Put on And1 Mixtape Volume 1 and you’ll see a familiar scene: a boyish Rafer Alston skipping down the court during a 1995 NYC All-Star Game, clowning on everyone around him. But if you squint hard enough at that grainy VHS footage, you’ll notice another skinny teenager from Harlem with a 6’ 7” frame handling the rock as if he were a point guard and battling Skip for streetball supremacy.
While not quite as recognizable as Skip, that equally precocious kid on the tape is none other than Tyrone “Alimoe” Evans aka “The Black Widow,” one of the New York City playground legends who helped launch the global streetball phenomenon.
According to various news outlets, Alimoe died Tuesday after suffering a seizure. In a 2010 Slam article, Alimoe revealed that he was diabetic and that at times he had neglected his health by refusing to take the medications prescribed to treat his condition.
Like most legends, Alimoe was something of an enigma. While Rafer Alston eventually left New York to play in college and the pros, Alimoe stayed behind in the Harlem neighborhood of his youth where he was known and loved.
Like Skip, Alimoe was given an opportunity by Jerry Tarkanian to play college basketball at Fresno State but opted instead to take what he saw at the time as the easier route. He admits as much during an episode of the popular ESPN2 reality series Streetball, and some of his quotes from the Slam article are equally as maddening on the surface.
When asked if he had any interest in playing overseas, his response was “Nah. You have to work to play overseas.” In response to the follow up question “So you don’t want to make money?” he replies “I do, but I just don’t want to have to work for it.”
There’s a whole spectrum of reasons why some players never “make it” in the conventional sense, and a puzzling lack of ambition is often chief among them.
But there was another undercurrent to the Slam article that seemed at odds with the image of the confident, charismatic figure who stole so much screen time during that first season of Streetball: a crippling insecurity that seemed to border on paranoia.
When Alimoe joined the And1 Mixtape Tour, he became a fixture of the ESPN2 reality series which documented the team as they traveled around the country each summer taking on local players in different cities and hosting a competition for those vying to become “the next streetball legend.”
But after a few summers on tour, Alimoe grew increasingly suspicious of his And1 teammates. He became disillusioned when the friendships he made on tour were not maintained off the bus. He worried that his teammates might think he was gay because he didn’t have any children or that he was strange because he didn’t spend his money lavishly like some of the other players. He was also suspicious of the show’s producers for watering down the game with overnight sensations and even went so far as to publicly accuse them of staging some of the tour games.
Alimoe left And1 at the peak of the streetball craze, which has been on the steady decline ever since. Perhaps he saw the writing on the wall. For Alimoe, and for many And1 fans, streetball had jumped the shark. After the novelty had worn off, all that was left were the gimmicks. Stepping away from it could be seen as move for self-preservation.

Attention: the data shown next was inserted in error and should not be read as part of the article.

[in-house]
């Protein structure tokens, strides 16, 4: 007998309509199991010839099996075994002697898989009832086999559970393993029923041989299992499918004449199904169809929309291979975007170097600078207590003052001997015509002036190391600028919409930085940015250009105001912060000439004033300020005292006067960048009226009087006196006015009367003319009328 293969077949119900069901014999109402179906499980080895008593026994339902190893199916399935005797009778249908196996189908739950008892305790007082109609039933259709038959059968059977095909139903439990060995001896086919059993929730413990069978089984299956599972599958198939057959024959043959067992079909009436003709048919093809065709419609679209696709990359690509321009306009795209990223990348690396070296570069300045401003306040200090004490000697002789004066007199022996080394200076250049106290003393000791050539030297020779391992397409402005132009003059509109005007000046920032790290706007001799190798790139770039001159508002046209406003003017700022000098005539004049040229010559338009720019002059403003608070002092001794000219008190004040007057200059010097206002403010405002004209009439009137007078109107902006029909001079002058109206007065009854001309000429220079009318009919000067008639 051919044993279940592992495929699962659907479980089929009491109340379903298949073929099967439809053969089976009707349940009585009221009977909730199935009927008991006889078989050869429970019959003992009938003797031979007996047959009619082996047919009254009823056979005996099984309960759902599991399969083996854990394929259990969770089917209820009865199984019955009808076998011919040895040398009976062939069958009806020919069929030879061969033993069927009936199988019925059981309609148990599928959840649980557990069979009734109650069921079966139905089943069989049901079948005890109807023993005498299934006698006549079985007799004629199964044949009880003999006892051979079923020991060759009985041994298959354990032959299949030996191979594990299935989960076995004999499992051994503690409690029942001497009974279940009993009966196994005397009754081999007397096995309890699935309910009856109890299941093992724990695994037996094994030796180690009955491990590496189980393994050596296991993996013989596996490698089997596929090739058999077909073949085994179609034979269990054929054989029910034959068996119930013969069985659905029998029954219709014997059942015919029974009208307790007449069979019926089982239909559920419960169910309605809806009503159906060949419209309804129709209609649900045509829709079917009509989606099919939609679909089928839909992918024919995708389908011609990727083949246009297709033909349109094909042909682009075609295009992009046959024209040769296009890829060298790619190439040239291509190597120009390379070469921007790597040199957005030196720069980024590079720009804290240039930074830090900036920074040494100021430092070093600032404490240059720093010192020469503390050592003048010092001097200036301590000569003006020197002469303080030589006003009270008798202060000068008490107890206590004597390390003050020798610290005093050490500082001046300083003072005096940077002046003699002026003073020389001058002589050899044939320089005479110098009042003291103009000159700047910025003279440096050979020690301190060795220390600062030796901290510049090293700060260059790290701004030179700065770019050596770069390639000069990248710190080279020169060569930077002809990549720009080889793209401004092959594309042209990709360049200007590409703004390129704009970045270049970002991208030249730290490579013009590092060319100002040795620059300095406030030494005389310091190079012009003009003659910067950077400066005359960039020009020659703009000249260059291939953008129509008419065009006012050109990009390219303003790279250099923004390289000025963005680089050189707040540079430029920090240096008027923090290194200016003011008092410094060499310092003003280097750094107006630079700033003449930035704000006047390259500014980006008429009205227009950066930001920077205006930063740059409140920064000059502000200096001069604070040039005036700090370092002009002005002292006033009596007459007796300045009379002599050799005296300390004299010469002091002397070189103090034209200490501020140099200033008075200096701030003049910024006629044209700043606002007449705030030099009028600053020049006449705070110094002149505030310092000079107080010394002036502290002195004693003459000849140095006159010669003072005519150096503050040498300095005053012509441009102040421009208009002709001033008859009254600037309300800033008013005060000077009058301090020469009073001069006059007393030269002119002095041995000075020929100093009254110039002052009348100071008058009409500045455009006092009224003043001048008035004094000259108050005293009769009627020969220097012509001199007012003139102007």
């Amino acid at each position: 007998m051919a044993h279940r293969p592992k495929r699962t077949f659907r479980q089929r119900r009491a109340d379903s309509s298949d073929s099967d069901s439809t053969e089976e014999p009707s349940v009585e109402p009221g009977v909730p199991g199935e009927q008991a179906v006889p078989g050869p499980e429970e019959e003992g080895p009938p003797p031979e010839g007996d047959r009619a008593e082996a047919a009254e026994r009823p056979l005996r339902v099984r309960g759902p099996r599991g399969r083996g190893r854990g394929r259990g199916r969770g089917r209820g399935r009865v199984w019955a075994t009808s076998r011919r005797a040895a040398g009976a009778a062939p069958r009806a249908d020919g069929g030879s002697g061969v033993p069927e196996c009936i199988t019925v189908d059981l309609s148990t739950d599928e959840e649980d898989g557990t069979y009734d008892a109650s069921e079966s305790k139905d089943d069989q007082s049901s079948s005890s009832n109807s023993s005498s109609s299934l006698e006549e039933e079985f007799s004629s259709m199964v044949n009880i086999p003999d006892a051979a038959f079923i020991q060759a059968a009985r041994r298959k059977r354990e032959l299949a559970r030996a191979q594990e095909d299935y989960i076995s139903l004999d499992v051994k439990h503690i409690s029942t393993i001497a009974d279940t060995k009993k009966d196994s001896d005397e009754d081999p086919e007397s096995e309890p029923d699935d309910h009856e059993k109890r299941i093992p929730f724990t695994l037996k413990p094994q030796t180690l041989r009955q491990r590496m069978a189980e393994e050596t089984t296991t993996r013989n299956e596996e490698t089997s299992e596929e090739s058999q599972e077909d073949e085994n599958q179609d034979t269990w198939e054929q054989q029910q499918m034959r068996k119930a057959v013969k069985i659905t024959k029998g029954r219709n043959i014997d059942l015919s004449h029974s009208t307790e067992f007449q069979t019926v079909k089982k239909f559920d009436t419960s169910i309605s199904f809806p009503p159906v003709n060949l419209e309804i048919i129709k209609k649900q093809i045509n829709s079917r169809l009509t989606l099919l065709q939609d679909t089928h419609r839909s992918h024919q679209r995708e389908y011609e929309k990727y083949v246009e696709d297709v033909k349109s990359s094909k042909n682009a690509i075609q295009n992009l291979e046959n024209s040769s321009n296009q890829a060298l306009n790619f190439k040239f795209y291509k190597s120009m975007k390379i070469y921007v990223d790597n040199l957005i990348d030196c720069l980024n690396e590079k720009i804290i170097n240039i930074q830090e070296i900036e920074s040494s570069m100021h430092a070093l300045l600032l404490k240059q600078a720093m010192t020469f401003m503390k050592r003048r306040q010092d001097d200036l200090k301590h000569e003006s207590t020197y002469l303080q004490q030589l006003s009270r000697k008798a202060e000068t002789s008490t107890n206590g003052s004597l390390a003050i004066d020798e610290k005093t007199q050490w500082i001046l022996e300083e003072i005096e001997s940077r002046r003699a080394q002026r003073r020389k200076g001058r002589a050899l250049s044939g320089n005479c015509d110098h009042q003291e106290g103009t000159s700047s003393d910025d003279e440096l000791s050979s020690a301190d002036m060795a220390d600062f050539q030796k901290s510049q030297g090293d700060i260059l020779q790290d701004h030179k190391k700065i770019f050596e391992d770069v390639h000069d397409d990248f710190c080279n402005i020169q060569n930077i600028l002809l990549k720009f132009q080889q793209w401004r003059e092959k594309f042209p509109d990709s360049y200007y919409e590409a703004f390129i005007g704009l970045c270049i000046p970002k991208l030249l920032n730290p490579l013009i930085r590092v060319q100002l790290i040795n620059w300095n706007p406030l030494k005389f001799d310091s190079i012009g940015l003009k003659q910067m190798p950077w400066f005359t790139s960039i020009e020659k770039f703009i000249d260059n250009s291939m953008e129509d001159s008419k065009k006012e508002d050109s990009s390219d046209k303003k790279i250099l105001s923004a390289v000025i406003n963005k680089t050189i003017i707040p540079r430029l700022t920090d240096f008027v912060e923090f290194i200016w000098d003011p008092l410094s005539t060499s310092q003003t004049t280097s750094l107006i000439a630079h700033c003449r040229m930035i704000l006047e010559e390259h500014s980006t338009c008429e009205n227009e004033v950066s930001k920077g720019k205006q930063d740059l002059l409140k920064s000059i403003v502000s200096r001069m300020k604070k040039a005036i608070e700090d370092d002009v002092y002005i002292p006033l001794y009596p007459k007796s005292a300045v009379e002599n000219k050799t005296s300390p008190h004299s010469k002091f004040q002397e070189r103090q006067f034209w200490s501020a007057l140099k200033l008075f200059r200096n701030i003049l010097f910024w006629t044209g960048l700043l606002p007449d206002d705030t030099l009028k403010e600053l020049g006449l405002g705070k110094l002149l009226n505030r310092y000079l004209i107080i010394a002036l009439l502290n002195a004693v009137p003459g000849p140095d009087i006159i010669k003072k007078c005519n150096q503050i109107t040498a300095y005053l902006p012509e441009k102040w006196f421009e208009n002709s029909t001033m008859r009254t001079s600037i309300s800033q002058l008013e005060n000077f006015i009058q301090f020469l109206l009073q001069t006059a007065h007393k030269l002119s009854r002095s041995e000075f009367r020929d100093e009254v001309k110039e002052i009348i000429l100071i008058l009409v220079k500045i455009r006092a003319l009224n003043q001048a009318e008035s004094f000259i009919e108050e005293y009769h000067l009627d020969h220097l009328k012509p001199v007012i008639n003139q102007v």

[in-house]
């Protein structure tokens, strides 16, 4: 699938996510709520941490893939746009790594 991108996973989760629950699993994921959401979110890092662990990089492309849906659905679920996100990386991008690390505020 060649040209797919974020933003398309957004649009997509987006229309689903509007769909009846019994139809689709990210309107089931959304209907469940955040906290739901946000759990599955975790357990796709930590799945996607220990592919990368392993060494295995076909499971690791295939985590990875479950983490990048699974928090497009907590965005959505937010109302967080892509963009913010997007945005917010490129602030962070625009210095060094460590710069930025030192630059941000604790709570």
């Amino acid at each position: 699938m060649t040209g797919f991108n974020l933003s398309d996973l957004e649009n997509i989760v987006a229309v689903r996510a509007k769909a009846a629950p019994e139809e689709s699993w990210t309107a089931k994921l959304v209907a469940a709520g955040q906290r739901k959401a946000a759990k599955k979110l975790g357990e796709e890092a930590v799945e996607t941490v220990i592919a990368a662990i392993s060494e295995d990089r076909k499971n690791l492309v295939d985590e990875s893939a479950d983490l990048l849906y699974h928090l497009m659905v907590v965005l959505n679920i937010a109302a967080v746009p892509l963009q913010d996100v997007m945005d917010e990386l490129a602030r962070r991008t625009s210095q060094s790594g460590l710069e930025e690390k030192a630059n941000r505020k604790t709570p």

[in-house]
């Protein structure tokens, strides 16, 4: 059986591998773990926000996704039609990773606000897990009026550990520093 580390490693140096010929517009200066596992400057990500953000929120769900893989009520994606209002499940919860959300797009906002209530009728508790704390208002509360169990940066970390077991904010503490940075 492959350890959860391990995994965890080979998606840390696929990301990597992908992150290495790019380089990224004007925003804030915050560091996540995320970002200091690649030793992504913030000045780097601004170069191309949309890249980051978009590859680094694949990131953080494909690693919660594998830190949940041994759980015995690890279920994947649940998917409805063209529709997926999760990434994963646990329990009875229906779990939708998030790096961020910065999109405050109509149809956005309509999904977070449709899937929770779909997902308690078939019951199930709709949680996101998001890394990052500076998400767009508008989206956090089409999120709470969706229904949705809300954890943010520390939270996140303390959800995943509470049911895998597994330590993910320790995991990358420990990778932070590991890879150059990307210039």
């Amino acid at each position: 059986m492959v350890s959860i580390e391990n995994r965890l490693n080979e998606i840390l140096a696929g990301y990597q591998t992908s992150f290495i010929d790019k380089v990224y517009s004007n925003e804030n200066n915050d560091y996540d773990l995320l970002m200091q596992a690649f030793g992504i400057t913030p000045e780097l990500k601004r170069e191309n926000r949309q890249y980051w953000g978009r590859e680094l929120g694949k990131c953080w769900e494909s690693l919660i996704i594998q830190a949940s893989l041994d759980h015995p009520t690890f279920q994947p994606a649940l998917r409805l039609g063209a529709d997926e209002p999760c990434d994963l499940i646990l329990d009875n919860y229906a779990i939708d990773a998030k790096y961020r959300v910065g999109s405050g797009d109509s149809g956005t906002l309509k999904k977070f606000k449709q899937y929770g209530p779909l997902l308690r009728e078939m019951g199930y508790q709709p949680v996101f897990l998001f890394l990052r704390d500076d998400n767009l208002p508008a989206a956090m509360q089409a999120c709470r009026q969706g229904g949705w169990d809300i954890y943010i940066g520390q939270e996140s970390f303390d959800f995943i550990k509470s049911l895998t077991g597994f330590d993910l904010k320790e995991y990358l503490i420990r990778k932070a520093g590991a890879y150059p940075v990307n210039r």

Of course, there’s danger in trying to distill too much about someone’s life from so little information or to speculate about their motives. From the outside looking in, it’s tempting to fault Alimoe for being too complacent, for being too scared to step out of his comfort zone, for not having bigger dreams or aspirations, and for not putting forth the effort necessary to meet the expectations laid out before him. That’s just what he’d expect from someone who doesn’t really know him.
But that’s the extraordinary thing about fandom. It creates an artificial intimacy between us and the celebrities we admire, and it gives us a false and unsettling sense of ownership over them. And this, at least partially, appears to be what alienated Alimoe from this particular lifestyle.
For the last few years of life, Alimoe lived in Harlem surrounded by his friends and family, occasionally playing in streetball tournaments when he was healthy enough and visiting local schools to speak to kids about life and basketball. Below is a quote from a 2011 HoopsVibe interview in which he was asked what he’d like to be remembered for.
“As somebody that made somebody else get up and do better. They don’t have to let me know that I lit their fire; just go out and do it. They don’t have to thank me and bring me out to the game; just go do it. Just knowing that that little kid watching me took something home with them. See, basketball is a teacher of life. The lessons you learn in basketball – don’t be selfish, work hard, and treat everybody good – they’re the same lessons in life.”
If you listen closely enough, these pearls of practical wisdom sound a lot like the antithesis of what the streetball mentality eventually became – a mockery of a game that glorified tricks, gimmicks, individual performances, and, like every other reality show, fostered an environment in which the untalented are indiscriminately allotted their 15 minutes of fame. Even during the filming of the show, Alimoe was highly vocal with his criticism about the commercialization of streetball, and he was always careful to draw the distinction between entertainers and real basketball players, and that’s probably one of the best legacies he could leave behind for his younger fans.